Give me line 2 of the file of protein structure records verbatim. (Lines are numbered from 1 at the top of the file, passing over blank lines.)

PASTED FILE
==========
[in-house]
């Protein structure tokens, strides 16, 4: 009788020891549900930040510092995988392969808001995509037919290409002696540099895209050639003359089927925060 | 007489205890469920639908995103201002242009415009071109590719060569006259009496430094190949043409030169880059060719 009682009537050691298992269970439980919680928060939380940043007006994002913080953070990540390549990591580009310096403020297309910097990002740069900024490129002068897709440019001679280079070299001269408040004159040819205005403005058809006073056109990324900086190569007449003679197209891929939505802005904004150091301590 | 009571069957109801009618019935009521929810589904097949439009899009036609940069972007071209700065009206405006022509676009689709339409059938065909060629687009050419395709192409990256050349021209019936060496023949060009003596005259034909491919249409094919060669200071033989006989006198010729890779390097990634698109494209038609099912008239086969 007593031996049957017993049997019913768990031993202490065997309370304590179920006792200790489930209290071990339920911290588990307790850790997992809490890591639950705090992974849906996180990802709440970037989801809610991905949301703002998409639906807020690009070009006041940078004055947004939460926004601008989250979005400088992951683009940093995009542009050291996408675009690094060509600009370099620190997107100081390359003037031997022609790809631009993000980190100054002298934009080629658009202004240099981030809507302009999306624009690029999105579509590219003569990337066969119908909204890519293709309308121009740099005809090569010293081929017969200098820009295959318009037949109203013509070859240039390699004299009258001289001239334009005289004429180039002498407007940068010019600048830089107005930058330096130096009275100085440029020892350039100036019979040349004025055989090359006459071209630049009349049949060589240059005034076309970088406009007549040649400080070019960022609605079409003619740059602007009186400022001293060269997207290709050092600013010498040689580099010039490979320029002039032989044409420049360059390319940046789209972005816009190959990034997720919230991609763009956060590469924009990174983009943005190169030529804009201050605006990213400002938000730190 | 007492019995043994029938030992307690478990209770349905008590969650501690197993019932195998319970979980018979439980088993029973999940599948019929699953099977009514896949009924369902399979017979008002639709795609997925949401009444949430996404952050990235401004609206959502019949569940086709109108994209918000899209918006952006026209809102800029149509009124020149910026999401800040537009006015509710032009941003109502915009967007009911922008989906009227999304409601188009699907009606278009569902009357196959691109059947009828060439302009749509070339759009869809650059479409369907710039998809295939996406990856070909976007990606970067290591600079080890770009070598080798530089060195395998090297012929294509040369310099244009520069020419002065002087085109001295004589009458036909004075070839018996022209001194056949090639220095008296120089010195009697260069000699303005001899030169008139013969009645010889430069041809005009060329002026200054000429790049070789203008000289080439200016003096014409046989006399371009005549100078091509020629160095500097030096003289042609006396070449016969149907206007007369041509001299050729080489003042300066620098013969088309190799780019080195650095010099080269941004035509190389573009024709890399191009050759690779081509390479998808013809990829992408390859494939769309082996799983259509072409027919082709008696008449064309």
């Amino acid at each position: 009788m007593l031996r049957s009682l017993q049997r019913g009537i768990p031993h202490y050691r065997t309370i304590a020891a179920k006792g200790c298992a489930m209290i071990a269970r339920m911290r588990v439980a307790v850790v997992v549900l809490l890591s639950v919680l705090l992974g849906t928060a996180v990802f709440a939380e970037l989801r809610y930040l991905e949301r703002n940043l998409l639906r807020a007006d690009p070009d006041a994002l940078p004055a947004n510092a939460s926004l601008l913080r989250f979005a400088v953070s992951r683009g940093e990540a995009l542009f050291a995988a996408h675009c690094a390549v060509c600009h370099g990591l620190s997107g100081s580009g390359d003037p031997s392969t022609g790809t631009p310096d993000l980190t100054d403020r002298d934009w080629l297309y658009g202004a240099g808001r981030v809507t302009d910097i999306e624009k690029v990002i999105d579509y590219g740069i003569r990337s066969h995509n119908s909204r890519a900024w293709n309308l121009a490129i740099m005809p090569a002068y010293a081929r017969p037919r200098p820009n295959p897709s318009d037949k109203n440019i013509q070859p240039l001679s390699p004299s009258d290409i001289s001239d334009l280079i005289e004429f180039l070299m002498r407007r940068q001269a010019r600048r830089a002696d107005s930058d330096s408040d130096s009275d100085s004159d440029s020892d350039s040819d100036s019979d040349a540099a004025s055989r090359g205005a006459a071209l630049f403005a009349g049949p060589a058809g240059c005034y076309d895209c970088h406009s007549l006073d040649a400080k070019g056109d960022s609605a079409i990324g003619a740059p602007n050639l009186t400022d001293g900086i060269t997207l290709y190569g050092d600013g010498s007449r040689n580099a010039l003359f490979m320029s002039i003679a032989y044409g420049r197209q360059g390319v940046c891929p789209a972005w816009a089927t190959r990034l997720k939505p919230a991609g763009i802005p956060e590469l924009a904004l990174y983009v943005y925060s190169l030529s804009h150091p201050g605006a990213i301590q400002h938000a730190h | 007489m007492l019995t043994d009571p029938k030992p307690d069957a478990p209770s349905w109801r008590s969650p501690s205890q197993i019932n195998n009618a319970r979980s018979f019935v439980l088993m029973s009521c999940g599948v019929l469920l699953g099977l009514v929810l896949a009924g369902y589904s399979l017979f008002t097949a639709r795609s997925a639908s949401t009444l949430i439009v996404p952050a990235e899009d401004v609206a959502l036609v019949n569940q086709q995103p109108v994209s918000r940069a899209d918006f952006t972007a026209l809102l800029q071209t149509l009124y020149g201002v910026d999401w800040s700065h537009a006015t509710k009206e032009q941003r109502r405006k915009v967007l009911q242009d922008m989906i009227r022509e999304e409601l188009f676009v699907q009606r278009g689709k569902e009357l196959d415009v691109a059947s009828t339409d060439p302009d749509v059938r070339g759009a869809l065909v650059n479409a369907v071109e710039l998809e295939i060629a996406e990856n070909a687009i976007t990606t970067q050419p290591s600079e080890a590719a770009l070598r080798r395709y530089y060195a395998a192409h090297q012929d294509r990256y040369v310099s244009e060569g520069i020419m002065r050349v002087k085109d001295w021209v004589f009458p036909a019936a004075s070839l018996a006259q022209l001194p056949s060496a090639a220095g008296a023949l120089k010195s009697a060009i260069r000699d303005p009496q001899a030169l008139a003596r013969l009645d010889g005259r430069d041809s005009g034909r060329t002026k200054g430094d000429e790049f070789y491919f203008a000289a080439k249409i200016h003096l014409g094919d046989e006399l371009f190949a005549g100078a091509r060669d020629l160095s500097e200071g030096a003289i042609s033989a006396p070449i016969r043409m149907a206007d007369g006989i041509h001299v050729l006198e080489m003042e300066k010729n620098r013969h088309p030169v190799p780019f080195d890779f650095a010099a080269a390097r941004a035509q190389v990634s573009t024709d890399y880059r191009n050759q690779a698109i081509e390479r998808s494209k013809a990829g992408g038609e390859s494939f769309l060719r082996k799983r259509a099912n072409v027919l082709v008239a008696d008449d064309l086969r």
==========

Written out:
């Protein structure tokens, strides 16, 4: 009788020891549900930040510092995988392969808001995509037919290409002696540099895209050639003359089927925060 | 007489205890469920639908995103201002242009415009071109590719060569006259009496430094190949043409030169880059060719 009682009537050691298992269970439980919680928060939380940043007006994002913080953070990540390549990591580009310096403020297309910097990002740069900024490129002068897709440019001679280079070299001269408040004159040819205005403005058809006073056109990324900086190569007449003679197209891929939505802005904004150091301590 | 009571069957109801009618019935009521929810589904097949439009899009036609940069972007071209700065009206405006022509676009689709339409059938065909060629687009050419395709192409990256050349021209019936060496023949060009003596005259034909491919249409094919060669200071033989006989006198010729890779390097990634698109494209038609099912008239086969 007593031996049957017993049997019913768990031993202490065997309370304590179920006792200790489930209290071990339920911290588990307790850790997992809490890591639950705090992974849906996180990802709440970037989801809610991905949301703002998409639906807020690009070009006041940078004055947004939460926004601008989250979005400088992951683009940093995009542009050291996408675009690094060509600009370099620190997107100081390359003037031997022609790809631009993000980190100054002298934009080629658009202004240099981030809507302009999306624009690029999105579509590219003569990337066969119908909204890519293709309308121009740099005809090569010293081929017969200098820009295959318009037949109203013509070859240039390699004299009258001289001239334009005289004429180039002498407007940068010019600048830089107005930058330096130096009275100085440029020892350039100036019979040349004025055989090359006459071209630049009349049949060589240059005034076309970088406009007549040649400080070019960022609605079409003619740059602007009186400022001293060269997207290709050092600013010498040689580099010039490979320029002039032989044409420049360059390319940046789209972005816009190959990034997720919230991609763009956060590469924009990174983009943005190169030529804009201050605006990213400002938000730190 | 007492019995043994029938030992307690478990209770349905008590969650501690197993019932195998319970979980018979439980088993029973999940599948019929699953099977009514896949009924369902399979017979008002639709795609997925949401009444949430996404952050990235401004609206959502019949569940086709109108994209918000899209918006952006026209809102800029149509009124020149910026999401800040537009006015509710032009941003109502915009967007009911922008989906009227999304409601188009699907009606278009569902009357196959691109059947009828060439302009749509070339759009869809650059479409369907710039998809295939996406990856070909976007990606970067290591600079080890770009070598080798530089060195395998090297012929294509040369310099244009520069020419002065002087085109001295004589009458036909004075070839018996022209001194056949090639220095008296120089010195009697260069000699303005001899030169008139013969009645010889430069041809005009060329002026200054000429790049070789203008000289080439200016003096014409046989006399371009005549100078091509020629160095500097030096003289042609006396070449016969149907206007007369041509001299050729080489003042300066620098013969088309190799780019080195650095010099080269941004035509190389573009024709890399191009050759690779081509390479998808013809990829992408390859494939769309082996799983259509072409027919082709008696008449064309």